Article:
NOAH FELDMAN: A Church-State Solution
I. THE EXPERIMENT
II. OUR PRESENT PREDICAMENT
III. CLOSING THE RIFT
IV. FAITH IS NOT A CONVERSATION STOPPER
V. WHAT INCLUSION REALLY LOOKS LIKE
VI. THE PROBLEM WITH MONEY
VII. THE EXPERIMENT REVISITED
If we could be more tolerant of sincere religious people drawing on their beliefs and practices to inform their choices in the public realm, and at the same time be more vigilant about preserving our legacy of institutional separation between government and organized religion, the shift would redirect us to the uniqueness of the American experiment with church and state. Until the rise of legal secularism, Americans tended to be accepting of public, symbolic manifestations of faith. Until values evangelicalism came on the scene, Americans were on the whole insistent about maintaining institutional separation. These two modern movements respectively reversed both those trends.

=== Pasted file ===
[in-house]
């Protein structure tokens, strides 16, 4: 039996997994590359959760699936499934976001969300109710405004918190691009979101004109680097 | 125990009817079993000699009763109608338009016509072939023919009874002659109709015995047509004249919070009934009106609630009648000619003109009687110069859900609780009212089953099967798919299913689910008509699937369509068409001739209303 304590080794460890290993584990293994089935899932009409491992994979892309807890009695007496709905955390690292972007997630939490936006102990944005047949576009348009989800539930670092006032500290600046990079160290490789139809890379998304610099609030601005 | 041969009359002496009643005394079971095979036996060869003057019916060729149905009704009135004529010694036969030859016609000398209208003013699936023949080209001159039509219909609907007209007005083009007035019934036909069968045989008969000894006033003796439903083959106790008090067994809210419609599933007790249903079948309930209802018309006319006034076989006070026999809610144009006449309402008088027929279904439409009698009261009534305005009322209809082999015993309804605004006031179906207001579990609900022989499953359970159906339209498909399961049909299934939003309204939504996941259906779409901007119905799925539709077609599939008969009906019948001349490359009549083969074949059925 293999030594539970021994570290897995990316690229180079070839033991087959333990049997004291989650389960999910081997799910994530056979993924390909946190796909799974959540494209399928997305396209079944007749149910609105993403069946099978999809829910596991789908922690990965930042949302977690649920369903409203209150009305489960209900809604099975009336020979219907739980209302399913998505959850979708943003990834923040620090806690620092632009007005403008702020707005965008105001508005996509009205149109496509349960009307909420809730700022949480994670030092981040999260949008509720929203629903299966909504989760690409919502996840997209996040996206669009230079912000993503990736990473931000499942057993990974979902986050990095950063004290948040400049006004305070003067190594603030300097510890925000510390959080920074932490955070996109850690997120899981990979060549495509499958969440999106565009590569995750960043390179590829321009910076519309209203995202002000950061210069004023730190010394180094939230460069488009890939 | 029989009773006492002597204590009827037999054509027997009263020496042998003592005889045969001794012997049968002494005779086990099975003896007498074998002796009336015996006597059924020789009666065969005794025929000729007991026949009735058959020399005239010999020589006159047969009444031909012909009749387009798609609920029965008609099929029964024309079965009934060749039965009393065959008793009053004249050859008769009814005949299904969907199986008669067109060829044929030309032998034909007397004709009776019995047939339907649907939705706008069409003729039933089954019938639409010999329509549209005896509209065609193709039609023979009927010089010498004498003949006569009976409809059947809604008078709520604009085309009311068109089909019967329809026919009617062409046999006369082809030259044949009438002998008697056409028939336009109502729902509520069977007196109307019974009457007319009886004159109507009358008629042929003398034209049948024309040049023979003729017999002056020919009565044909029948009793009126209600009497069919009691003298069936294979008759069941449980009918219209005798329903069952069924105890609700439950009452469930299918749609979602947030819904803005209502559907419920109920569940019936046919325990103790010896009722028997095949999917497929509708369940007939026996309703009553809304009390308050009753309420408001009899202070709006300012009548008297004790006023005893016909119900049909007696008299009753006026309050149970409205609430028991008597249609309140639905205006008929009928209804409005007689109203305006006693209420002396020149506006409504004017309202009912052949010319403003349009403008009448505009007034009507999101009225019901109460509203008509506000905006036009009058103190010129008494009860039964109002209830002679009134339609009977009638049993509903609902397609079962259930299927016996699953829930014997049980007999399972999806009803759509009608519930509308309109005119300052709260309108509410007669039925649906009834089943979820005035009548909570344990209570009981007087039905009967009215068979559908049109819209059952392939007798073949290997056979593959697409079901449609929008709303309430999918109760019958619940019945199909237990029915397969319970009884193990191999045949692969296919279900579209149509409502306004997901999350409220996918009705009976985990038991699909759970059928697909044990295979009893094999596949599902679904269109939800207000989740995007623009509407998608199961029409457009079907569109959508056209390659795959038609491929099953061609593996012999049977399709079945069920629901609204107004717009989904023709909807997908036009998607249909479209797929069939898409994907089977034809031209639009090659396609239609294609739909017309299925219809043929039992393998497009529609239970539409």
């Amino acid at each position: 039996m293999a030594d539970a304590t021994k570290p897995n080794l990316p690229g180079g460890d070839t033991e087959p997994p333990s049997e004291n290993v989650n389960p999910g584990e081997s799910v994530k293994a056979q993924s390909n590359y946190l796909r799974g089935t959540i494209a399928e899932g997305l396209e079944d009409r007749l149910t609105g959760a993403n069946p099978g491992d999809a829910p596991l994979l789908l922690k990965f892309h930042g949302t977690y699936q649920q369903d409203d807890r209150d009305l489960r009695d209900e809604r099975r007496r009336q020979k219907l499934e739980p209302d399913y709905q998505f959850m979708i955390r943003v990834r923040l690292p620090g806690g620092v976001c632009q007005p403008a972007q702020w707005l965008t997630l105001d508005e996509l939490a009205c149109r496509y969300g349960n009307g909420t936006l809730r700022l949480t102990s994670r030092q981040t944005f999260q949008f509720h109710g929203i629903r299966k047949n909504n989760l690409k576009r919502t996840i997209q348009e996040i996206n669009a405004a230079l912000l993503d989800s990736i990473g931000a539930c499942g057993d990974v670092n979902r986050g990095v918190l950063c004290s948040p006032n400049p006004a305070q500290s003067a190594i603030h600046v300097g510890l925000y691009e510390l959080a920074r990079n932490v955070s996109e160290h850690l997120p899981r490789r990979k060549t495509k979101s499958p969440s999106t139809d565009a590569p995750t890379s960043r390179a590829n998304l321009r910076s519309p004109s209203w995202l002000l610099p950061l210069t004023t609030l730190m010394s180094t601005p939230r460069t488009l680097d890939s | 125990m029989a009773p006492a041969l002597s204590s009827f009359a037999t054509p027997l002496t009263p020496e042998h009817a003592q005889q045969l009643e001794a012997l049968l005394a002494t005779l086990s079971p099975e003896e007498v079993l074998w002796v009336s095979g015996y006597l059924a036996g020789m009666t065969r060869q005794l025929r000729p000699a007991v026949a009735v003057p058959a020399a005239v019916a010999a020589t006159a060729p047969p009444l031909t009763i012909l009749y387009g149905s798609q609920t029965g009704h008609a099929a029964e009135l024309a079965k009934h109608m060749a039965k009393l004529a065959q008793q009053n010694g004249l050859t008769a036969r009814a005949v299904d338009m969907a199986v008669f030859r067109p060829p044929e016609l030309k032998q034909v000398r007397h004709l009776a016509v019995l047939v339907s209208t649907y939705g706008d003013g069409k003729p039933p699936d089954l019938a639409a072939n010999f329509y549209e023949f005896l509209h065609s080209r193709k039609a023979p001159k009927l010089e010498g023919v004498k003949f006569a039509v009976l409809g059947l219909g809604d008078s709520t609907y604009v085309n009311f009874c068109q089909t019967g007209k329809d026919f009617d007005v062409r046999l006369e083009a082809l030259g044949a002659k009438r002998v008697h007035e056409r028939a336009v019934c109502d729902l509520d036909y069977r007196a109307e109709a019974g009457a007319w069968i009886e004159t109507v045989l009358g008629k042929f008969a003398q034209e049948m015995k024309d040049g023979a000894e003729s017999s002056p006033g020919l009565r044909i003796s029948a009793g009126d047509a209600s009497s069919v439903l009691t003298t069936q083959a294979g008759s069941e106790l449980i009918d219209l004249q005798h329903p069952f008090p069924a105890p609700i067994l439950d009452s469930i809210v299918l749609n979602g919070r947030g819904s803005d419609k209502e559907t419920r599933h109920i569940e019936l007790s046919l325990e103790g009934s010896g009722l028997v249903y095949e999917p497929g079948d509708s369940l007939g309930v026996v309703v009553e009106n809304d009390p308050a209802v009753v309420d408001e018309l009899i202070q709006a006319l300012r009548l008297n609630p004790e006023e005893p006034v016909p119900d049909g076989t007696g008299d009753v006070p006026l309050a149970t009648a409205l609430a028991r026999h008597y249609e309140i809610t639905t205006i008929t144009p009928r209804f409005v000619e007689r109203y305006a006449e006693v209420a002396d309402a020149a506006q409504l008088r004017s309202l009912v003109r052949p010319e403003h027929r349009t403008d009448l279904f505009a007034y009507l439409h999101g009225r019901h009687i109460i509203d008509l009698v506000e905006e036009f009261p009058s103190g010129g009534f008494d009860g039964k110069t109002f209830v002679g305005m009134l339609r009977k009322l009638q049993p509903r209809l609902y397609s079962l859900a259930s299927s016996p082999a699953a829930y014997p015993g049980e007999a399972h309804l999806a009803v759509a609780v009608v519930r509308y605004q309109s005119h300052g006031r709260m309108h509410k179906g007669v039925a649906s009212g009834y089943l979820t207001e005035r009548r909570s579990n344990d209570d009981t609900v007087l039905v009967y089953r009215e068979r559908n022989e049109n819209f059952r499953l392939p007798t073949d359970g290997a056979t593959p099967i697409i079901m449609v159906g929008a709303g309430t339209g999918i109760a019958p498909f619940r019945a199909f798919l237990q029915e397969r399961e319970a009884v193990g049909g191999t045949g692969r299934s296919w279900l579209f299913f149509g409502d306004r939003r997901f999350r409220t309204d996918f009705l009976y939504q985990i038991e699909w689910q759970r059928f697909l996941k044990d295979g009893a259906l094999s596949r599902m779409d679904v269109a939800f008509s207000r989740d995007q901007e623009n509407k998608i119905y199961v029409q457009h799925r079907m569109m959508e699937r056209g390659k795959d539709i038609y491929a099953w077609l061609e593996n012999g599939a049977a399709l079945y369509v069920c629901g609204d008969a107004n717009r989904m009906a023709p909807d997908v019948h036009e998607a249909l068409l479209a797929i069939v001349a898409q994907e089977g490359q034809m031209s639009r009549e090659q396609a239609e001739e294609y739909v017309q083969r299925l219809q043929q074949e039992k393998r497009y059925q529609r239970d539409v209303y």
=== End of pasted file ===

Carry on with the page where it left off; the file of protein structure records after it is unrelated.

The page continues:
The novelty of these developments does not mean they are wrong, of course. But in an America grown so religiously diverse that it can no longer easily be called ''Judeo-Christian,'' we need to learn from our history if we are to have any hope of constructing a single nation that will endure. Muslims, Buddhists and Hindus will have to join Protestants, Catholics, Jews and atheists in finding a resolution to our church-state problem that all can embrace. A solution that will work for our generation must bind us to the past. But like all successful nation-building, it will work only if it also sets a foundation for our future.